Tuesday 1 June 2004
Definition: Acute inflammation is a rapid response to an injurious agent that serves to deliver mediators of host defense-leukocytes and plasma proteins-to the site of injury.
It can be assessed by the presence of extravascular polymorphonuclear neutrophils in the absence of concurrent chronic inflammation.
Acute inflammation has three major components:
(1) alterations in vascular caliber that lead to an increase in blood flow;
(2) structural changes in the microvasculature that permit plasma proteins and leukocytes to leave the circulation;
(3) emigration of the leukocytes from the microcirculation, their accumulation in the focus of injury, and their activation to eliminate the offending agent. (Robbins, 7th ed.)
When a host encounters an injurious agent, such as an infectious microbe or dead cells, phagocytes that reside in all tissues try to get rid of these agents.
At the same time, phagocytes and other host cells react to the presence of the foreign or abnormal substance by liberating cytokines, lipid messengers, and the various other mediators of inflammation.
Some of these mediators act on endothelial cells in the vicinity and promote the efflux of plasma and the recruitment of circulating leukocytes to the site where the offending agent is located.
The recruited leukocytes are activated by the injurious agent and by locally produced mediators, and the activated leukocytes try to remove the offending agent by phagocytosis.
As the injurious agent is eliminated and anti-inflammatory mechanisms become active, the process subsides and the host returns to a normal state of health. If the injurious agent cannot be quickly eliminated, the result may be chronic inflammation.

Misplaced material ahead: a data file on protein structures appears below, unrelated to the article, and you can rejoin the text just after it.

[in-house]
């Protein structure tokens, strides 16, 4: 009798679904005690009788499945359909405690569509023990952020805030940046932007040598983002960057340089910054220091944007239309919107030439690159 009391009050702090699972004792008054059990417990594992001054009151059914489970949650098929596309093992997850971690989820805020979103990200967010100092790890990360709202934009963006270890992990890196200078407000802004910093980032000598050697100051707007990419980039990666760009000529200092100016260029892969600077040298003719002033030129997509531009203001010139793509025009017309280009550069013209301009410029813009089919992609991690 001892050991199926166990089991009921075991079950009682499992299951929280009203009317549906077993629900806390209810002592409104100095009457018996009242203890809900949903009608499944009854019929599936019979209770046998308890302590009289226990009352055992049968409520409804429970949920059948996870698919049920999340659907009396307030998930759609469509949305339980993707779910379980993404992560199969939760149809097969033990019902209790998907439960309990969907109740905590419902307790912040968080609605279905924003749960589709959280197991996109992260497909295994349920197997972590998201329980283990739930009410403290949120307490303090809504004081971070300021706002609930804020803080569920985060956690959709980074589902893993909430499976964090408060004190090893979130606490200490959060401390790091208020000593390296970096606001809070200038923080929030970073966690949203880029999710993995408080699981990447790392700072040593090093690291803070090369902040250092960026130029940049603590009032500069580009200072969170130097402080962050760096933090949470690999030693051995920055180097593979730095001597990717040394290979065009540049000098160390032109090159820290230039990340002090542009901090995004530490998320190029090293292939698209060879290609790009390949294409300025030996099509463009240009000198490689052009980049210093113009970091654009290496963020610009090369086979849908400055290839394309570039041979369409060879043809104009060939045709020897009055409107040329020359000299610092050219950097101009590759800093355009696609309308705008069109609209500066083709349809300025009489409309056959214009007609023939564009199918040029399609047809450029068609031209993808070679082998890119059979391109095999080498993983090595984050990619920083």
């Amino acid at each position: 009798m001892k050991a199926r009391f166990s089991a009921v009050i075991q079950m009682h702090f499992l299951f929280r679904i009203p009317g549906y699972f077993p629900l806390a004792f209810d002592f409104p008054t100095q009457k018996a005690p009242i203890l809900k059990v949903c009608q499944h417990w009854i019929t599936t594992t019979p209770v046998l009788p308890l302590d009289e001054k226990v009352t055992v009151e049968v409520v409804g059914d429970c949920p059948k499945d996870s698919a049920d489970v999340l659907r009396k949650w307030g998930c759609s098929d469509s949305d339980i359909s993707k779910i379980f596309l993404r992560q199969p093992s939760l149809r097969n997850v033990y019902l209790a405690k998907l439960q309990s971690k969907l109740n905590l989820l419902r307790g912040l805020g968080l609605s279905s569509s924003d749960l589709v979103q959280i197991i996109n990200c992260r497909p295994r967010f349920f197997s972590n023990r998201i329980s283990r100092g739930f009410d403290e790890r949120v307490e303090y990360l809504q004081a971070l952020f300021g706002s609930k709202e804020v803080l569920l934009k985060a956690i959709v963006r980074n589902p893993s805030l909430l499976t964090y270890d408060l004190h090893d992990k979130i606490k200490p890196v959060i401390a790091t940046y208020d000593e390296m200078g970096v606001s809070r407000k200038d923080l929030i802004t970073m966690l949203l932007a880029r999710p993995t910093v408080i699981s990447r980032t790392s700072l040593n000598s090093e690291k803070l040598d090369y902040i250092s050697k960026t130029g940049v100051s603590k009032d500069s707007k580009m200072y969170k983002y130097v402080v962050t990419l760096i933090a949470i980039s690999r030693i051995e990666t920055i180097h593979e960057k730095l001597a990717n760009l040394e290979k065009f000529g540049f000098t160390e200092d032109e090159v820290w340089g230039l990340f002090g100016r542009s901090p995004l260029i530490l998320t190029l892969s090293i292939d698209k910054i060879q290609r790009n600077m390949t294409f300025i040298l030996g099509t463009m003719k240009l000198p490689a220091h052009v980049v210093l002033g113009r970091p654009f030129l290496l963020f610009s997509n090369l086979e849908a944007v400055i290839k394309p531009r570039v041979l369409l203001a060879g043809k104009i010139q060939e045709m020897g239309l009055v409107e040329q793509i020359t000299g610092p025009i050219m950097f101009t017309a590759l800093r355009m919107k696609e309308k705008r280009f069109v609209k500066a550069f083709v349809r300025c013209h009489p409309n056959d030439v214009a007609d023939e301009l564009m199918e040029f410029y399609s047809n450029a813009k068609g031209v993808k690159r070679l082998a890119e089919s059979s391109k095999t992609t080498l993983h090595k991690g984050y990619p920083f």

The different components of the inflammatory response are mediated by different signals and serve distinct (and overlapping) functions.
The vascular phenomena of acute inflammation are characterized by increased blood flow to the injured area, resulting mainly from arteriolar dilation and opening of capillary beds induced by mediators such as histamine.
Increased vascular permeability results in the accumulation of protein-rich extravascular fluid, which forms the exudate.
Plasma proteins leave the vessels, most commonly through widened interendothelial cell junctions of the venules. The redness (rubor), warmth (calor), and swelling (tumor) of acute inflammation are caused by the increased blood flow and edema.
Circulating leukocytes, initially predominantly neutrophils, adhere to the endothelium via adhesion molecules, transmigrate across the endothelium, and migrate to the site of injury under the influence of chemotactic agents.
Leukocytes that are activated by the offending agent and by endogenous mediators may release toxic metabolites and proteases extracellularly, causing tissue damage.
During the damage, and in part as a result of the liberation of prostaglandins, neuropeptides, and cytokines, one of the local symptoms is pain (dolor).
Neutrophils going to the site of infection
- chronic inflammation